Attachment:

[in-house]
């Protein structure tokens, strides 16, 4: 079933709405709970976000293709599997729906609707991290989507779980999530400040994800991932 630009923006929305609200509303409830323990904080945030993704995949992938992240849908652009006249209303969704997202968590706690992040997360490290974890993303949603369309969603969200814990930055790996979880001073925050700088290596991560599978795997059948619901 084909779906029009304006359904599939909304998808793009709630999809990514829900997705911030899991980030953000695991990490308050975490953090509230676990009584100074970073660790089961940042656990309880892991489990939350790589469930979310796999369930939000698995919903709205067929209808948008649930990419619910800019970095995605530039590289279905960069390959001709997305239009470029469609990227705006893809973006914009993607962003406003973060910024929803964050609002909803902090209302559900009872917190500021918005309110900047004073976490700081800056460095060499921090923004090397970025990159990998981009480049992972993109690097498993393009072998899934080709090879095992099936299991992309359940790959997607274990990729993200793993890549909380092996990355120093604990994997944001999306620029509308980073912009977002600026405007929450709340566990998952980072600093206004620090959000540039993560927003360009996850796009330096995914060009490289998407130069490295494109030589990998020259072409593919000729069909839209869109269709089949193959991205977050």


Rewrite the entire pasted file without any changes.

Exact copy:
[in-house]
């Protein structure tokens, strides 16, 4: 079933709405709970976000293709599997729906609707991290989507779980999530400040994800991932 630009923006929305609200509303409830323990904080945030993704995949992938992240849908652009006249209303969704997202968590706690992040997360490290974890993303949603369309969603969200814990930055790996979880001073925050700088290596991560599978795997059948619901 084909779906029009304006359904599939909304998808793009709630999809990514829900997705911030899991980030953000695991990490308050975490953090509230676990009584100074970073660790089961940042656990309880892991489990939350790589469930979310796999369930939000698995919903709205067929209808948008649930990419619910800019970095995605530039590289279905960069390959001709997305239009470029469609990227705006893809973006914009993607962003406003973060910024929803964050609002909803902090209302559900009872917190500021918005309110900047004073976490700081800056460095060499921090923004090397970025990159990998981009480049992972993109690097498993393009072998899934080709090879095992099936299991992309359940790959997607274990990729993200793993890549909380092996990355120093604990994997944001999306620029509308980073912009977002600026405007929450709340566990998952980072600093206004620090959000540039993560927003360009996850796009330096995914060009490289998407130069490295494109030589990998020259072409593919000729069909839209869109269709089949193959991205977050």